29 October 2012

Top 10 Damaging Hurricanes Within 50 Miles of Sandy's Landfall

From the ICAT Damage Estimator, here is a table showing the damage from the top 10 historical storms which had a track that passed within the NHC forecast "cone" of Hurricane Sandy's current projected track.

STORM NAME LANDFALL DATE DAMAGE RANK CURRENT DAMAGE ($ 2012)
New England Sep 21,1938 8  $  46,840,000,000
Diane Aug 19,1955 12  $  24,110,000,000
Carol Aug 31,1954 17  $  19,290,000,000
Agnes Jun 22,1972 18  $  19,010,000,000
Storm 7 in 1944 Sep 14,1944 31  $  10,600,000,000
Bob Aug 19,1991 66  $    3,620,000,000
Edna Sep 11,1954 67  $    3,230,000,000
Gloria Sep 27,1985 76  $    2,530,000,000
Donna Sep 14,1960 117  $        850,000,000

Some notes and caveats:

1. The estimates include hurricane damage as defined by NOAA. Most importantly that does not include inland flood damage that may occur when a storm moves inland (that damage is recorded under flood damage). Several of these storms would have much higher damage if inland flood damage were to be included.

2. So when comparing damage estimates that you may see for Sandy to those here, to compare apples to apples, a rough method will be to take estimated insured losses and multiply by two.

3. These data are based on Pielke et al. 2008, updated by ICAT.

4. As you can see in the map at the top of this post, none of the historical storm tracks make for good analogues for Sandy. All of the top 10 were category 3s at landfall except Bob (2), Agnes (1) and Diane (TS). And all were in Aug or Sept except Agnes (June).

5. Large, damaging storms are not unprecedented in the second half of October, with Storm 11 (1944, ~$54 billion), Wilma (2005, $26 billion) and Hazel (1954, $24 billion).

6 comments:

cleanwater said...

AS Roger has pointed out sever storms have been occuring since the time the earth began.
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EliRabett said...

On point 5, where did those strike? Some, not Eli to be sure, might think it was much further south. Just sayin'

John M said...

Eli,

Some, who actually check their facts, might realize that Hazel did MAJOR damage to the Northeast and Canada AFTER traversing 800 hundred miles of land.

Of course some savants (not Eli I'm sure) can be counted on to somehow claim that climate change led to a category 1 hurricane staying out to sea thus being "different" from a cat 4 that maintained the equivalent of category 1 strength on land all the way up to Toronto after striking "further south".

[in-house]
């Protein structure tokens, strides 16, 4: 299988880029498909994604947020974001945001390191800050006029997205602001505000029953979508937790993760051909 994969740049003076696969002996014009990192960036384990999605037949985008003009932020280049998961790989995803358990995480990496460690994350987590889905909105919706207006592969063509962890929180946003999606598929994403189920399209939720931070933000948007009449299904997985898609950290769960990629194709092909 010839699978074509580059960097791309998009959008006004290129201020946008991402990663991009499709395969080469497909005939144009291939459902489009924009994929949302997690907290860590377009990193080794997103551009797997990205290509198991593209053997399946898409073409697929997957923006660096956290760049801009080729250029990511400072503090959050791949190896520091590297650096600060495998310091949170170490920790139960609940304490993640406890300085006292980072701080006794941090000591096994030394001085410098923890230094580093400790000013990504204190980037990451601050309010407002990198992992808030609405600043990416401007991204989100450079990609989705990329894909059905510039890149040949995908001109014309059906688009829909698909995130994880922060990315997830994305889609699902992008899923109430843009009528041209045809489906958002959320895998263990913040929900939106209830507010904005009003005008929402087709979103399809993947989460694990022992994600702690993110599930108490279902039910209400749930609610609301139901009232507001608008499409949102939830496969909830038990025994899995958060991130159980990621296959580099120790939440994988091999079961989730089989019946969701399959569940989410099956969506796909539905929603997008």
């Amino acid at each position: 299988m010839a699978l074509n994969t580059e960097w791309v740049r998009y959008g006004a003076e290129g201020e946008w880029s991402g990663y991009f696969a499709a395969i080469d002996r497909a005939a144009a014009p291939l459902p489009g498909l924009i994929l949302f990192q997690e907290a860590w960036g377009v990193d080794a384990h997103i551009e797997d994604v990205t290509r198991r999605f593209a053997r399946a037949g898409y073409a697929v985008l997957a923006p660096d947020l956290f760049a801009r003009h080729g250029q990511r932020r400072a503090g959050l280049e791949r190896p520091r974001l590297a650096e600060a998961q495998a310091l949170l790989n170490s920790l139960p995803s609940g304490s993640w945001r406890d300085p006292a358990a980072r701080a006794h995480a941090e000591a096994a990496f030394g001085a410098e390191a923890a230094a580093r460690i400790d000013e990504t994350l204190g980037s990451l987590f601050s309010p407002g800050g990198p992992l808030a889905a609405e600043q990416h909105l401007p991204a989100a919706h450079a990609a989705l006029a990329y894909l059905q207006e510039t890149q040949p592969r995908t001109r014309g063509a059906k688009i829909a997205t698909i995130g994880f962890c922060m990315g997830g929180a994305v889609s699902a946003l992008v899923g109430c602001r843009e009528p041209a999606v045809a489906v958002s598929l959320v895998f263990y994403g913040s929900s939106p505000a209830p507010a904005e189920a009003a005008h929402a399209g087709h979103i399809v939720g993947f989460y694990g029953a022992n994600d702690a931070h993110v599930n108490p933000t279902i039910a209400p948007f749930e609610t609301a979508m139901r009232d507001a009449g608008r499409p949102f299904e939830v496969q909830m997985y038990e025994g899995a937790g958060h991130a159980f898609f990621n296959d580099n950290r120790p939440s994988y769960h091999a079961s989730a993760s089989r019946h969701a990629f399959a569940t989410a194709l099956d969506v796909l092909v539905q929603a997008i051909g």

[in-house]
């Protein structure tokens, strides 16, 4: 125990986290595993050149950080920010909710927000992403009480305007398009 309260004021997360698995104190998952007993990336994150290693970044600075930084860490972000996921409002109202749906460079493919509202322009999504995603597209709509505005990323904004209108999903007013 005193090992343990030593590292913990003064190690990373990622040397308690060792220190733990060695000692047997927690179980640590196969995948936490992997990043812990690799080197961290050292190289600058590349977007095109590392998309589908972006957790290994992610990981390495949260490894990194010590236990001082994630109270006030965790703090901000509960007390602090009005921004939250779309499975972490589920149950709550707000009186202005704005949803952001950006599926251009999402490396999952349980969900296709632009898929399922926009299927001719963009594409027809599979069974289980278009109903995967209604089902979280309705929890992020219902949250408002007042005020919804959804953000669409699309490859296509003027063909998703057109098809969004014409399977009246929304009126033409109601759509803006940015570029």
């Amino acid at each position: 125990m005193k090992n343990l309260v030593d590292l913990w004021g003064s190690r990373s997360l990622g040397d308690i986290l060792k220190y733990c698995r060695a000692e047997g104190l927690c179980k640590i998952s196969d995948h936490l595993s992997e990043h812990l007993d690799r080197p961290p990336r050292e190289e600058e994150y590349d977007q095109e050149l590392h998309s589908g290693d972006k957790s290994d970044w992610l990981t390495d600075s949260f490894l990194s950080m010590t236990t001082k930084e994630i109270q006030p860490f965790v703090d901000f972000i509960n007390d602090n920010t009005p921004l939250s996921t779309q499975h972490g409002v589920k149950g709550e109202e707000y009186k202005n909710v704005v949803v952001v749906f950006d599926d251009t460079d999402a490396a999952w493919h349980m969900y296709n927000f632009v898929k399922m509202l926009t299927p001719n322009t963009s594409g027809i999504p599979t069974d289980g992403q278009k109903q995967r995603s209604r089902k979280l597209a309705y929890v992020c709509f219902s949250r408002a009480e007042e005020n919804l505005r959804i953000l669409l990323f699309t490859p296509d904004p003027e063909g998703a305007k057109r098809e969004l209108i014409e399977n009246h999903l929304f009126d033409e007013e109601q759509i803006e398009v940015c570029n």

Although I'm sure, based on past history, next year's peer-reviewed hurricane science will use this year's hurricane season (and headlines) to say something important about climate change and hurricanes.

Just sayin'

Joshua said...

Although I understand the rhetorical power of these kinds of comparisons, I fail to understand their value analytically.

Just as it would be fairly meaningless to make comparisons of the costs of storm damages w/o controlling for inflation, so it is pointless to make these comparisons w/o controlling for infrastructure changes - whether they be increases in property exposed to risks or increases in infrastructure built to protect against damages.

These numbers are basically meaningless w/o that type of control for related variables. Even more direct comparisons such as surge levels and flood levels are not informative w/o that type of control of data.

Stephen Ryan said...

You really cannot compare storms this way. Increases in population and consequent building makes these comparisons not useful. Also, nowadays there is plenty of warning before the storm, so that preparations can be made. Not so in past storms. In those days, everyone was completely unprepared for hurricanes. There was no way to predict it or its intensity. I was in high-school, in Rhode Island, during the 1938 New England hurricane. The Providence River runs right through downtown Providence. It empties into Narragansett Bay, except that in the 1938 event Narragansett Bay entered into it. The high-water mark in downtown Providence was twenty feet. Everything was blacked out of course. The National Guard mounted an anti-aircraft search- light on a hill above the city that shined down the main street, to help discourage looting.
On Long Island a man had just bought a barometer from Abercrombie & Fitch in New York City. When he got home and began to install it, he saw that the bottom had gone south. Thinking that there was something wrong with the barometer he got into his car to go back to Abercrombie and get his money back and then the hurricane hit.
In 1906 a hurricane hit Galveston, TX, that caused 6000 dead. Imagine if a hurricane of that magnitude should hit today.

John Thacker said...

Diane was a particularly different storm, since Diane actually made landfall in NC, and its "landfall" near this storm was actually it exiting after having turned to the northeast.

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